People have long debated whether Serena Williams is one of the greatest female athletes of all time. But in July, ahead of the 2016 Olympics, the 34-year-old tennis player said in a press conference that she will accept nothing less than "one of the greatest athletes of all time" — gender need not apply.
While such a title might be considered inherently subjective, in Williams' case, it's hard to object: She's held down the Women's Tennis Association's No. 1 spot consistently since 2013, when she bested Czech player Petra Kvitova at the Qatar Total Open. As of February, she'd maintained the title for 157 consecutive weeks — the second-longest winning streak of anyone in the WTA.
According to Forbes, Williams' athletic excellence has earned her a net worth of $150 million and edged out Maria Sharapova as the world's highest paid female athlete in June. In addition to her reported $77.6 million career prize money, Williams boasts endorsements from major brands like Nike, Beats and Pepsi.
There's relatively little threat to Williams' legacy, with her snatching up her 22nd grand slam win at Wimbledon last month, before heading to Rio to win her first match since.
Here are a few other fast facts about the Olympic athlete:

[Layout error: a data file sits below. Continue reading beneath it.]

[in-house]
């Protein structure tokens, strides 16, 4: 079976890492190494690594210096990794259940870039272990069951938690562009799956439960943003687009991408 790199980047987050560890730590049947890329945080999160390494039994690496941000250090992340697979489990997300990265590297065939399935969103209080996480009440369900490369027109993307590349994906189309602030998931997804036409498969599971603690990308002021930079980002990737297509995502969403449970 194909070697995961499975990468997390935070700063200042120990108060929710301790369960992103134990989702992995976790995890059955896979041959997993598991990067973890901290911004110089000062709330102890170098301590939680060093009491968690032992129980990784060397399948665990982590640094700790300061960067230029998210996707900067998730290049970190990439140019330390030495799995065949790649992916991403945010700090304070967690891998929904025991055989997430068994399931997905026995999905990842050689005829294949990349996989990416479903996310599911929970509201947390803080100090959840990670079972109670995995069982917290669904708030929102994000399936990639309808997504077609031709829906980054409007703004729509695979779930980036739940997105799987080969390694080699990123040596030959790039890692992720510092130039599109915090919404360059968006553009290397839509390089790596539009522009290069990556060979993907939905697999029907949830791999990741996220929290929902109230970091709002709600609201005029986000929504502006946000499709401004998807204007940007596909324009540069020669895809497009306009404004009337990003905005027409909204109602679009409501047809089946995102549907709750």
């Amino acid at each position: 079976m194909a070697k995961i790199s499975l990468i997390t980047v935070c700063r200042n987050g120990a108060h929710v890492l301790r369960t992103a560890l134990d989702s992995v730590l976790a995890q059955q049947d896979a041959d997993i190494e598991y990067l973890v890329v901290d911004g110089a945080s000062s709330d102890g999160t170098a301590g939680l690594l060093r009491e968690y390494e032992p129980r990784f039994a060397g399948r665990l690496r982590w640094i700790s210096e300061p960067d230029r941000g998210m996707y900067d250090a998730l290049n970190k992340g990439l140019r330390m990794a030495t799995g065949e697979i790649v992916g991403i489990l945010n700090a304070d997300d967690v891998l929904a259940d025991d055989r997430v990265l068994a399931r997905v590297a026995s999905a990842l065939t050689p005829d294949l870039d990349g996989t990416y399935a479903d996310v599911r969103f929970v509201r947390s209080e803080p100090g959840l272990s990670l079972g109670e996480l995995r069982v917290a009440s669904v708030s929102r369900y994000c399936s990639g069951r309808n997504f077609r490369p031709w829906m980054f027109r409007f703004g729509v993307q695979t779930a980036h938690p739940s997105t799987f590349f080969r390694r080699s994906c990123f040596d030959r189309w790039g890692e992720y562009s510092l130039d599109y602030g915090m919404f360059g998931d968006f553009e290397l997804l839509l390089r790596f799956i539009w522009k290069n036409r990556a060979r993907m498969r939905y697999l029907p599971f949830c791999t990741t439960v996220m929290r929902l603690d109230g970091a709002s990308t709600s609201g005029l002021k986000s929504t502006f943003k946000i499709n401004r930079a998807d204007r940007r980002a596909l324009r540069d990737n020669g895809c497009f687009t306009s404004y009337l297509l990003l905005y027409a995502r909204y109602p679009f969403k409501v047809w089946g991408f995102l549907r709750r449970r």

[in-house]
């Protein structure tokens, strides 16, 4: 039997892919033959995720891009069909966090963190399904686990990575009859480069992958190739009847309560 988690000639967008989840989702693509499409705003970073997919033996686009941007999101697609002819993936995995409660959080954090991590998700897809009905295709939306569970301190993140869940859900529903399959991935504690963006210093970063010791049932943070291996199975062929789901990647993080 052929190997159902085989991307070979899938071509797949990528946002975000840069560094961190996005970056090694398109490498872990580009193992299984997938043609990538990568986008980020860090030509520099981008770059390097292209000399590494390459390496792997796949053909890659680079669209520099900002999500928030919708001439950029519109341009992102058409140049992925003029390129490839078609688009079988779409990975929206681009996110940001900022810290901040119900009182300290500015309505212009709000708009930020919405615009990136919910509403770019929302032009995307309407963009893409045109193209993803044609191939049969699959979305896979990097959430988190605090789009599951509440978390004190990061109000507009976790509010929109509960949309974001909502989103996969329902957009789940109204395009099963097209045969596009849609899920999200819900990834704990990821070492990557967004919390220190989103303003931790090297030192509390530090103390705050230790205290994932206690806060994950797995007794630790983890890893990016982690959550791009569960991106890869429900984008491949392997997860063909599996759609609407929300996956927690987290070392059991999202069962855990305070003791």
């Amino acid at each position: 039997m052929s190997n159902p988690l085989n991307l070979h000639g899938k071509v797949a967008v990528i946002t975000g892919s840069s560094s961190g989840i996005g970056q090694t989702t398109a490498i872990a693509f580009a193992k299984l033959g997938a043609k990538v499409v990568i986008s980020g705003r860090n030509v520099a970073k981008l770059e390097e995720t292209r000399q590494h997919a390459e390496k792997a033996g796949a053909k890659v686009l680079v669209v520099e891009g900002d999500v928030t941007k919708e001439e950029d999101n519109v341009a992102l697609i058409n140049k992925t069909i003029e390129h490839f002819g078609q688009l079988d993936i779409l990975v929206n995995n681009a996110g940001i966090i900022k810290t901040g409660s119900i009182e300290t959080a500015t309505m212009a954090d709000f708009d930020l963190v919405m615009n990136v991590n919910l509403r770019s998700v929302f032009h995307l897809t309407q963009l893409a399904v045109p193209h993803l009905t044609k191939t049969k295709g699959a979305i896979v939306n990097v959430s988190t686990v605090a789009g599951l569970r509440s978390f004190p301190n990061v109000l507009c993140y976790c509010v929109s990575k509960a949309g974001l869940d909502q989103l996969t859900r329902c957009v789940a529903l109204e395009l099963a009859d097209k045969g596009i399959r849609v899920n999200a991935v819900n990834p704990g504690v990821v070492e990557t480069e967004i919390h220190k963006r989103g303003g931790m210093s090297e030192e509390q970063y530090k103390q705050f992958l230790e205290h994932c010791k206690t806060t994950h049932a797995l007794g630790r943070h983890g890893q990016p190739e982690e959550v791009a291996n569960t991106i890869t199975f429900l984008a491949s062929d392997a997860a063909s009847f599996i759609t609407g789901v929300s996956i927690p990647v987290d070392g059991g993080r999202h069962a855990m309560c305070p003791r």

1. She's competed at the Olympics three other times
Williams attended the 2000, 2008 and 2012 Olympic games. According to CNN, she pulled out of the 2004 Athens Olympics on the recommendation of doctors who warned her against risking long-term trauma to her knee following an injury.
"I am sad and disappointed, not only because I am unable to travel to Greece and participate in the Olympics but also because I gave my word that I would play," she told the outlet at the time.
The world likely forgave her after she clinched a haul of gold medals in Beijing and London for both singles and doubles tennis.
2. She has some superstitious good luck rituals
Rumor has it, Williams has a few quirky rituals she must do before stepping out onto the court to defend her title. According to Biography.com, the championship tennis player insists on using the same shower, tying her shoes the same way and wearing the same socks for the duration of a tournament.
3. She's spoken out against sexism in women's tennis
In a press conference following her 2016 Wimbledon win, Williams challenged the idea that female tennis players should be paid less because their matches are shorter.
"I would like to see people, the public and the press and other athletes in general just realize and respect women for who we are, what we are and what we do," she said, according to the Independent.
"I've been working at this since I was 3 years old. [...] Basically my whole life I've been doing this and I haven't had a life and I don't think I deserve to be paid less because of my sex," she said. "Or anyone else for that matter, in any job."